Mr. Bennet: Lack Of Propriety: Pride And Prejudice

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Mrs Bennet, for example, exhibits a lack of propriety throughout the entire novel, constantly embarrassing herself and consumed by the desire to have her daughters married. Her invasion into individuals privacy, such as Mr Darcy and Mr Bingley, in the novel alienates them, rather than attracts them to her daughters as she had hoped, letting her pursuit of this goal backfire. This is particularly evident at the Netherfield Ball where Mrs Bennet openly and loudly insults Mr Darcy: “What is Mr Darcy to me, pray, that I should be afraid of him? I am sure that we owe him no such particular civility as to be obliged to say nothing he may not like to hear,” this statement reveals Mrs Bennet’s coarseness and willingness to humiliate people such as Mr Darcy.…show more content…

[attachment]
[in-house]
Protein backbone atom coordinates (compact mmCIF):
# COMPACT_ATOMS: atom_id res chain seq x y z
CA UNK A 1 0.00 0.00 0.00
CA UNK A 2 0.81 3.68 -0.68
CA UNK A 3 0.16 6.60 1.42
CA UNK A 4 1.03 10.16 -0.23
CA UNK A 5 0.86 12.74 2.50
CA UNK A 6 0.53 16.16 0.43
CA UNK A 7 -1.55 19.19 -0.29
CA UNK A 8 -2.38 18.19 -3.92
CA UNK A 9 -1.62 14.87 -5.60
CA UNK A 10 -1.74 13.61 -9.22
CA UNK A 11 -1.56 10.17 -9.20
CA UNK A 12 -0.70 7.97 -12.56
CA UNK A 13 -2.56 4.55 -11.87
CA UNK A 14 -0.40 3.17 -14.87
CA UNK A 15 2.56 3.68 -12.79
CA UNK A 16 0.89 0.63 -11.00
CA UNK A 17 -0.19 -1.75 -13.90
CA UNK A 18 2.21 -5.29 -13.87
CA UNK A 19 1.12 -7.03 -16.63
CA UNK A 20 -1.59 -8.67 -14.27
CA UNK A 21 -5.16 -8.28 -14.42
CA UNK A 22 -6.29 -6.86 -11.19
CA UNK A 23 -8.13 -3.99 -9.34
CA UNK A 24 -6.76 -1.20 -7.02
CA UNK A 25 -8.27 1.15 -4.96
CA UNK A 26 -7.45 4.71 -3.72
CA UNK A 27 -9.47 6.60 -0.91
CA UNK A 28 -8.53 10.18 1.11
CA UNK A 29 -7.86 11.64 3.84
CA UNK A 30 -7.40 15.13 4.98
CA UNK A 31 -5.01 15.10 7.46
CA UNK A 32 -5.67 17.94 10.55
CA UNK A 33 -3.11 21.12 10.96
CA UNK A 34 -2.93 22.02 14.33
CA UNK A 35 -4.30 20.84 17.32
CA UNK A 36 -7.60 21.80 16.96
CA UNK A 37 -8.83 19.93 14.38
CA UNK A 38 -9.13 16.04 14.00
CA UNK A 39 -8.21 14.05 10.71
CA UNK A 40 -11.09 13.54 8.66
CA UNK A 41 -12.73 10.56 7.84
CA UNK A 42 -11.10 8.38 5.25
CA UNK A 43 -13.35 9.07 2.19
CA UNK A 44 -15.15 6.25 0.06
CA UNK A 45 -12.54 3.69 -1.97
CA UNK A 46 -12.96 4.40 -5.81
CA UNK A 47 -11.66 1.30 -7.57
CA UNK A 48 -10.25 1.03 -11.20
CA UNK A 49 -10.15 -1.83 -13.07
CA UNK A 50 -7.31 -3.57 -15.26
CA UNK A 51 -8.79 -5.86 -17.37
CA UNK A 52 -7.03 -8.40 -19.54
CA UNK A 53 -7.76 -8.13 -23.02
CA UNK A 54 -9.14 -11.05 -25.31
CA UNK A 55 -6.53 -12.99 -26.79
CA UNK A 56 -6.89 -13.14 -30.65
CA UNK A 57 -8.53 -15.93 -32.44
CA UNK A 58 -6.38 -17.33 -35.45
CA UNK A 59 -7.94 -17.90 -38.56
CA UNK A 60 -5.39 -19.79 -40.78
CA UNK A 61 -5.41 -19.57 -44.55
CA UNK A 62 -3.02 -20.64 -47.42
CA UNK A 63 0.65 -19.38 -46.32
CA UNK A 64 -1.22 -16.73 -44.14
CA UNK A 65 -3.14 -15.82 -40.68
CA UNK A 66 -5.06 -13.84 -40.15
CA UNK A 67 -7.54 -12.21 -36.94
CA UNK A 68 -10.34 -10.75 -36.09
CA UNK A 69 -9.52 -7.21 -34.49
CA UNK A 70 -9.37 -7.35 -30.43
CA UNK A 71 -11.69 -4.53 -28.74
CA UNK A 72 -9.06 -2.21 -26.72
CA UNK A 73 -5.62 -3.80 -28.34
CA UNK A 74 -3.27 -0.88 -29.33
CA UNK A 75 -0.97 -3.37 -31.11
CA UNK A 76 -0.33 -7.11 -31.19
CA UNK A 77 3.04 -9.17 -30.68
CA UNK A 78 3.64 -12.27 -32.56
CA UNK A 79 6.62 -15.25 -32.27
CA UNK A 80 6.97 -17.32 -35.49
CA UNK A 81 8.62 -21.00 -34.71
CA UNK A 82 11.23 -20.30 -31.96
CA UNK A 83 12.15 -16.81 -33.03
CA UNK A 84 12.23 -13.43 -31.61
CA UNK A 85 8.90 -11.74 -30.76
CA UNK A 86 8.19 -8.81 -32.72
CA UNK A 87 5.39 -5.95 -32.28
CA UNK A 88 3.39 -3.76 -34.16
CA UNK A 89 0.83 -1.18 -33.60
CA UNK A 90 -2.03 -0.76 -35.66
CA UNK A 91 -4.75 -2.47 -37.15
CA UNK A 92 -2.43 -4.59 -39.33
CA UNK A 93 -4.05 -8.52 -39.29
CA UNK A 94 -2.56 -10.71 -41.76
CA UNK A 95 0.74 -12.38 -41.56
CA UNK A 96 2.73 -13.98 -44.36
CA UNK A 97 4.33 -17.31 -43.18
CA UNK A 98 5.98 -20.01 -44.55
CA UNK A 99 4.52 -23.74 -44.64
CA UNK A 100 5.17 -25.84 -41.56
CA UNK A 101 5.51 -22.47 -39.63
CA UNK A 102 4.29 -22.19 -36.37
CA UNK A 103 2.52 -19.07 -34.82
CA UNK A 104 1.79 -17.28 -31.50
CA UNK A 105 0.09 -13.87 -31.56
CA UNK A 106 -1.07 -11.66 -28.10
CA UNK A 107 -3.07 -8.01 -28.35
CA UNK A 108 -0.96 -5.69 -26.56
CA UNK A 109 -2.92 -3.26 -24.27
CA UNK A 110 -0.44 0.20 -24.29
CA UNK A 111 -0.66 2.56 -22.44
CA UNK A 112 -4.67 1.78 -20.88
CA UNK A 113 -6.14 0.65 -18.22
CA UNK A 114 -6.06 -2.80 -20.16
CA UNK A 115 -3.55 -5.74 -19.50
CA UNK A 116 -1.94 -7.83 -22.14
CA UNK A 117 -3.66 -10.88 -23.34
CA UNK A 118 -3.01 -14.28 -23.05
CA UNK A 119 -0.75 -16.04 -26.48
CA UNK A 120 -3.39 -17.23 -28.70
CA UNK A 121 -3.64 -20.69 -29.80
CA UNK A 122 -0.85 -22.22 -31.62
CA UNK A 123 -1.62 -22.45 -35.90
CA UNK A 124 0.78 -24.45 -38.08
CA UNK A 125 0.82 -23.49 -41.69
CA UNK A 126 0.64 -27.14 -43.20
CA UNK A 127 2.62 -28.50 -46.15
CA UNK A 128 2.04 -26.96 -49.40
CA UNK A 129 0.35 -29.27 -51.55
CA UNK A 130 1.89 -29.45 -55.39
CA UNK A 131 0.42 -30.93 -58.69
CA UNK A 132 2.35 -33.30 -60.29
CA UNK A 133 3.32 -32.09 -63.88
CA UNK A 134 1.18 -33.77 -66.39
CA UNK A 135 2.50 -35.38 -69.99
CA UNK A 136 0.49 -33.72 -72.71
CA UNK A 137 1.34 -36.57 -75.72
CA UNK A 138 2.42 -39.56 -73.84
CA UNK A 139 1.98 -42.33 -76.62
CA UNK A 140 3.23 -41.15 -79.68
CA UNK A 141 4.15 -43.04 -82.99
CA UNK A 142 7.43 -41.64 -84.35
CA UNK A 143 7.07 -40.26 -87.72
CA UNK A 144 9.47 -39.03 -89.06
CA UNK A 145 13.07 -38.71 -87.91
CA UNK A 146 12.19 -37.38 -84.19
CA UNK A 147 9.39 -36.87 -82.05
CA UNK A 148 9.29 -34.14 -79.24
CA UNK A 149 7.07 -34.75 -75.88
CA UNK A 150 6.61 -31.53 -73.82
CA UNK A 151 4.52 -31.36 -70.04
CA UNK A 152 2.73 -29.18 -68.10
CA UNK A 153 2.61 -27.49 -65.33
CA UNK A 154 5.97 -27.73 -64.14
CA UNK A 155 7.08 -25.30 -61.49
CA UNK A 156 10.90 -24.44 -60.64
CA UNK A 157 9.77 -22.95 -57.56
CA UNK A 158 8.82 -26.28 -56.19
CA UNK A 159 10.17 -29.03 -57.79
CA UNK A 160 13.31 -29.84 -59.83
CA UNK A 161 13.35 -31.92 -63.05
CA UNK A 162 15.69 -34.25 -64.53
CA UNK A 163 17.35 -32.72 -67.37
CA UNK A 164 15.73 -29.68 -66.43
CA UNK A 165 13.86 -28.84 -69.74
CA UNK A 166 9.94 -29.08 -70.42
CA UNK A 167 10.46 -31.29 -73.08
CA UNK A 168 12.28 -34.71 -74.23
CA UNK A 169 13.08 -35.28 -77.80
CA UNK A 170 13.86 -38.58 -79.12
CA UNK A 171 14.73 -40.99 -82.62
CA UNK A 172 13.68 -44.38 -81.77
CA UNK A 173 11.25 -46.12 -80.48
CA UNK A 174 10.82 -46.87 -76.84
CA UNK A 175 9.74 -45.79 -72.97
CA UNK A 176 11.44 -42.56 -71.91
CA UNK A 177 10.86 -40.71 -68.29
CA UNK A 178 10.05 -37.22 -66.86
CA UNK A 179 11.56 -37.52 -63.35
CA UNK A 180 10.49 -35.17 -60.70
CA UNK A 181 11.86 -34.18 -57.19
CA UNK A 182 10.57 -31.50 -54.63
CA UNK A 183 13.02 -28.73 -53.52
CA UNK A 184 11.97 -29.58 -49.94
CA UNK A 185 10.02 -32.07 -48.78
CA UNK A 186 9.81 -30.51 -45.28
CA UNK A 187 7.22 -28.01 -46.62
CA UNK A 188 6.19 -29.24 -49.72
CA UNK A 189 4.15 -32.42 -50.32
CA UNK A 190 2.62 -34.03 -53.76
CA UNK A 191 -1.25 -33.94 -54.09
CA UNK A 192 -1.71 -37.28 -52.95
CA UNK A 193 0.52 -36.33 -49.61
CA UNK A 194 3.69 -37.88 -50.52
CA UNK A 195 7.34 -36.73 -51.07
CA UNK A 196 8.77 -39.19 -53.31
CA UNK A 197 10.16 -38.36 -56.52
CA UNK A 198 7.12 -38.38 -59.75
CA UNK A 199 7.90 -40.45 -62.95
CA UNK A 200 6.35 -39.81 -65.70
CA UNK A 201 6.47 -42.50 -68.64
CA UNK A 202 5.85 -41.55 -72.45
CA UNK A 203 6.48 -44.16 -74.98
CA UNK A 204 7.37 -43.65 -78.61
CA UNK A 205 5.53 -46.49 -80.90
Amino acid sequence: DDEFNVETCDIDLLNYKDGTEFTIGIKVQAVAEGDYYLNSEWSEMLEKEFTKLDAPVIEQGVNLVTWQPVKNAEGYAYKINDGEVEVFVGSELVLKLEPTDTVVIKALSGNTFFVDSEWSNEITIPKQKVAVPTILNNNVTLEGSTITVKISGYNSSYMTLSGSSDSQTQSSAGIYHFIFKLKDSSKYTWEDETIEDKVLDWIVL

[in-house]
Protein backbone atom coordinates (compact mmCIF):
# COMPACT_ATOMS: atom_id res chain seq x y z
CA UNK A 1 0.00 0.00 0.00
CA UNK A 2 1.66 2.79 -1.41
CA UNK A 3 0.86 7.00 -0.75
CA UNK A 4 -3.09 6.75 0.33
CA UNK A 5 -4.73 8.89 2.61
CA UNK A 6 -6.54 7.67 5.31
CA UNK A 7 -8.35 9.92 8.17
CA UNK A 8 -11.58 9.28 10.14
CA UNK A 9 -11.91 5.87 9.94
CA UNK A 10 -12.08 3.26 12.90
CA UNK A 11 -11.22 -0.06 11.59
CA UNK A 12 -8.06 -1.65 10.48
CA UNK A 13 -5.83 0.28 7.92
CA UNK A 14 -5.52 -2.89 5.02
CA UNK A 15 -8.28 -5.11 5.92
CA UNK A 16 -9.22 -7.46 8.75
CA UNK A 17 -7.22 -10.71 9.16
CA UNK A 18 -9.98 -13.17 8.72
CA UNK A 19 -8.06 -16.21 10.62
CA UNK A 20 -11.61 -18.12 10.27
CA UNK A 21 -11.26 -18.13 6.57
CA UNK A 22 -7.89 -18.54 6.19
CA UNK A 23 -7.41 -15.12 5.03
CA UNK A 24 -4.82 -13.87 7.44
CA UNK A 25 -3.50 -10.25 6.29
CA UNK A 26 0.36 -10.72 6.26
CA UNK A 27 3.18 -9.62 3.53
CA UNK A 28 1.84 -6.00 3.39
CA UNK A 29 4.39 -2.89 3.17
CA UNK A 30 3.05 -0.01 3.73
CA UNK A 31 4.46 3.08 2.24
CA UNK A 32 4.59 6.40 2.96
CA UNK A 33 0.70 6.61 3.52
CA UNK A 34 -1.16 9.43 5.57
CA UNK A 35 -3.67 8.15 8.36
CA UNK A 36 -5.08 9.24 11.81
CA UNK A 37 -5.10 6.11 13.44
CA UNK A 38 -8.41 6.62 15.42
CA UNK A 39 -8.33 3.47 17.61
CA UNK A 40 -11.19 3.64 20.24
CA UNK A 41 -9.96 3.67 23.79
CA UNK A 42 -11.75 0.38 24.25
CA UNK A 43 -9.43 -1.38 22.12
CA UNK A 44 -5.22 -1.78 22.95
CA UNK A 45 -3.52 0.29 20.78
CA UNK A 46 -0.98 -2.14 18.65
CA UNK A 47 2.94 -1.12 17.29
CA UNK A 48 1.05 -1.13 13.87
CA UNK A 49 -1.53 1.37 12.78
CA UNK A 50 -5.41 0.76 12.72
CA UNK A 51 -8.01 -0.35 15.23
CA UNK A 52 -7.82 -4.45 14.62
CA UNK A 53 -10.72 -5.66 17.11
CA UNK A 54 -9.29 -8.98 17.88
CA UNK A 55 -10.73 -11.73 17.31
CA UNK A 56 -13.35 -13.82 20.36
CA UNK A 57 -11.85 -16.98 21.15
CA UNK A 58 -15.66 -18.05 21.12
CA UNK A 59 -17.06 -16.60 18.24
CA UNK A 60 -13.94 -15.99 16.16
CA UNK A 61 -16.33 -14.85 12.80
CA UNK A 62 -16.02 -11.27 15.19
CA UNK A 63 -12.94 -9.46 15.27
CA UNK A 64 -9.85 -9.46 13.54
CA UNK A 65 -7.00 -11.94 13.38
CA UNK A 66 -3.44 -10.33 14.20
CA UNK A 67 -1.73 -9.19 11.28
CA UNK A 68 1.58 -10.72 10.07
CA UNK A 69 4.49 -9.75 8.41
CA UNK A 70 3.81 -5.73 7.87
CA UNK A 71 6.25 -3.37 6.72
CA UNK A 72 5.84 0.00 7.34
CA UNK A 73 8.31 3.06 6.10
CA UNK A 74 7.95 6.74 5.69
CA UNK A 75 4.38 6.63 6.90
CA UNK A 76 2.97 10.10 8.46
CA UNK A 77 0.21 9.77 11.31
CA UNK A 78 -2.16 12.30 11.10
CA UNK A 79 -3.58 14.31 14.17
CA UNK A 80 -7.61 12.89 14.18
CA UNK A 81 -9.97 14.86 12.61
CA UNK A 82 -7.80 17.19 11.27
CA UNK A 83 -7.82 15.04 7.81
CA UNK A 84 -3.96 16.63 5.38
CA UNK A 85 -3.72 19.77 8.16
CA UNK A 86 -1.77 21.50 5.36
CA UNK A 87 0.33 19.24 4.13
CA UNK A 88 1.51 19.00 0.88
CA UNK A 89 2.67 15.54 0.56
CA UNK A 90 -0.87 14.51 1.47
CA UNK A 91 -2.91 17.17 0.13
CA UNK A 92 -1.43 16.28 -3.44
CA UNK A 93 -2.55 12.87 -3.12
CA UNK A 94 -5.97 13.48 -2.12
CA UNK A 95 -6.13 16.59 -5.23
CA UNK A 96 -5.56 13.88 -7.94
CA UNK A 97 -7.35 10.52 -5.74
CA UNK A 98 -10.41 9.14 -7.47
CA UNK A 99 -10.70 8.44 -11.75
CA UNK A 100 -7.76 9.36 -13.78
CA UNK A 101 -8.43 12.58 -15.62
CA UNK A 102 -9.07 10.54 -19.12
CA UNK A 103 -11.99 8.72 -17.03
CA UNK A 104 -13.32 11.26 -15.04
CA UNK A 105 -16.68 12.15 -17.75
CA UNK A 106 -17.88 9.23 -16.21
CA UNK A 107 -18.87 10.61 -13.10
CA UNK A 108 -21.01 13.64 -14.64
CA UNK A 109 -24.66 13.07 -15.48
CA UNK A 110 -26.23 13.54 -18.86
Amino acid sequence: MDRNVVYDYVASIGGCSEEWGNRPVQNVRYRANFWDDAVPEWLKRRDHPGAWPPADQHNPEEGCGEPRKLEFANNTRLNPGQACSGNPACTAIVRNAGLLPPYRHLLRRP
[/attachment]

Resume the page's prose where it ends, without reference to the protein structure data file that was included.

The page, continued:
This is evident when Mr Bingley enters the Bennet’s home in order to greet and proceed to propose to Jane where Mrs Bennet, upon his arrival, immediately mentions her daughter Lydia’s marriage to Wickham, showing a great amount of pride and happiness in it when one should have no pride in it as it was scandalous, having eloped and lived together before their marriage. This reveals to the reader that Mrs Bennet has a lack of insight and sense of reality, being too self-involved to realise the enormity of events such as Lydia’s elopement with Wickham. Mrs Bennet also shows amlack of propriety in that she complains to Mr Bingley and Mr Darcy about Lydia’s engagement announcement, stating that it was not released correctly, essentially criticising it. This is not only embarrassing as she should not involve them in these private, scandalous affairs, it is also embarrassing as Mr Darcy released the engagement announcement, unbeknownst to Mrs Bennet, and thus is criticising Mr

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